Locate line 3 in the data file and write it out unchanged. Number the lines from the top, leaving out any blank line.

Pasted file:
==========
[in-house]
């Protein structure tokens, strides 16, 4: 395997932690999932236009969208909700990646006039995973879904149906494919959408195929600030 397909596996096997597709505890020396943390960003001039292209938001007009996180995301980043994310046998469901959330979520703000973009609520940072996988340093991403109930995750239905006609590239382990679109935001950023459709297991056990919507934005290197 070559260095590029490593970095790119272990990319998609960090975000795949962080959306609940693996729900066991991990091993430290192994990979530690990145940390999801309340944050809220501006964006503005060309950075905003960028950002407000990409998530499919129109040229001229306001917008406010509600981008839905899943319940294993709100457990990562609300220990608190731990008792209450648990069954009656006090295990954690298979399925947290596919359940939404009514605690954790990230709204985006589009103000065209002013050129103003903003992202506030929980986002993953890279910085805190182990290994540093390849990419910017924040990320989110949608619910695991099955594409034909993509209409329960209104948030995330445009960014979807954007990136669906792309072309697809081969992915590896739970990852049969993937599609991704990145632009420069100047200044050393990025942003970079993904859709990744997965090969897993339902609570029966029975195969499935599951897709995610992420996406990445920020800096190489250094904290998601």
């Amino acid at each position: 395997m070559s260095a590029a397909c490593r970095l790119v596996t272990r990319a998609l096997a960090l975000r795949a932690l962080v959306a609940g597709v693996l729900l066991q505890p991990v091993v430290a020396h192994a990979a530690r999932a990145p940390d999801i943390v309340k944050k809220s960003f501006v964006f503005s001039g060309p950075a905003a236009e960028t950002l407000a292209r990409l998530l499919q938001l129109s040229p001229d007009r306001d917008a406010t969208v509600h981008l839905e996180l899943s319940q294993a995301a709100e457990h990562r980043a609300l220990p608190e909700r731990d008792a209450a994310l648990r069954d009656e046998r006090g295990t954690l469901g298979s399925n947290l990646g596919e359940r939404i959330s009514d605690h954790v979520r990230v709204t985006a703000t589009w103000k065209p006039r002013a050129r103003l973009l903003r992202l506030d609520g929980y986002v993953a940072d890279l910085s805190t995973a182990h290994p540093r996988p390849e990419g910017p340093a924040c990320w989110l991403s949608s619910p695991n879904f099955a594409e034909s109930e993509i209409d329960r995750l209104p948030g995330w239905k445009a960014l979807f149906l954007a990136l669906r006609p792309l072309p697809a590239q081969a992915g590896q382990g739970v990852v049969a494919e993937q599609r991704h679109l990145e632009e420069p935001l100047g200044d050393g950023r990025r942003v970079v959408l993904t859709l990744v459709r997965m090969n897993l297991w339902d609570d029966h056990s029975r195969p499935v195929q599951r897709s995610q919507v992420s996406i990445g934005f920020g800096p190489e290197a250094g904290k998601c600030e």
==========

């Amino acid at each position: 395997m070559s260095a590029a397909c490593r970095l790119v596996t272990r990319a998609l096997a960090l975000r795949a932690l962080v959306a609940g597709v693996l729900l066991q505890p991990v091993v430290a020396h192994a990979a530690r999932a990145p940390d999801i943390v309340k944050k809220s960003f501006v964006f503005s001039g060309p950075a905003a236009e960028t950002l407000a292209r990409l998530l499919q938001l129109s040229p001229d007009r306001d917008a406010t969208v509600h981008l839905e996180l899943s319940q294993a995301a709100e457990h990562r980043a609300l220990p608190e909700r731990d008792a209450a994310l648990r069954d009656e046998r006090g295990t954690l469901g298979s399925n947290l990646g596919e359940r939404i959330s009514d605690h954790v979520r990230v709204t985006a703000t589009w103000k065209p006039r002013a050129r103003l973009l903003r992202l506030d609520g929980y986002v993953a940072d890279l910085s805190t995973a182990h290994p540093r996988p390849e990419g910017p340093a924040c990320w989110l991403s949608s619910p695991n879904f099955a594409e034909s109930e993509i209409d329960r995750l209104p948030g995330w239905k445009a960014l979807f149906l954007a990136l669906r006609p792309l072309p697809a590239q081969a992915g590896q382990g739970v990852v049969a494919e993937q599609r991704h679109l990145e632009e420069p935001l100047g200044d050393g950023r990025r942003v970079v959408l993904t859709l990744v459709r997965m090969n897993l297991w339902d609570d029966h056990s029975r195969p499935v195929q599951r897709s995610q919507v992420s996406i990445g934005f920020g800096p190489e290197a250094g904290k998601c600030e």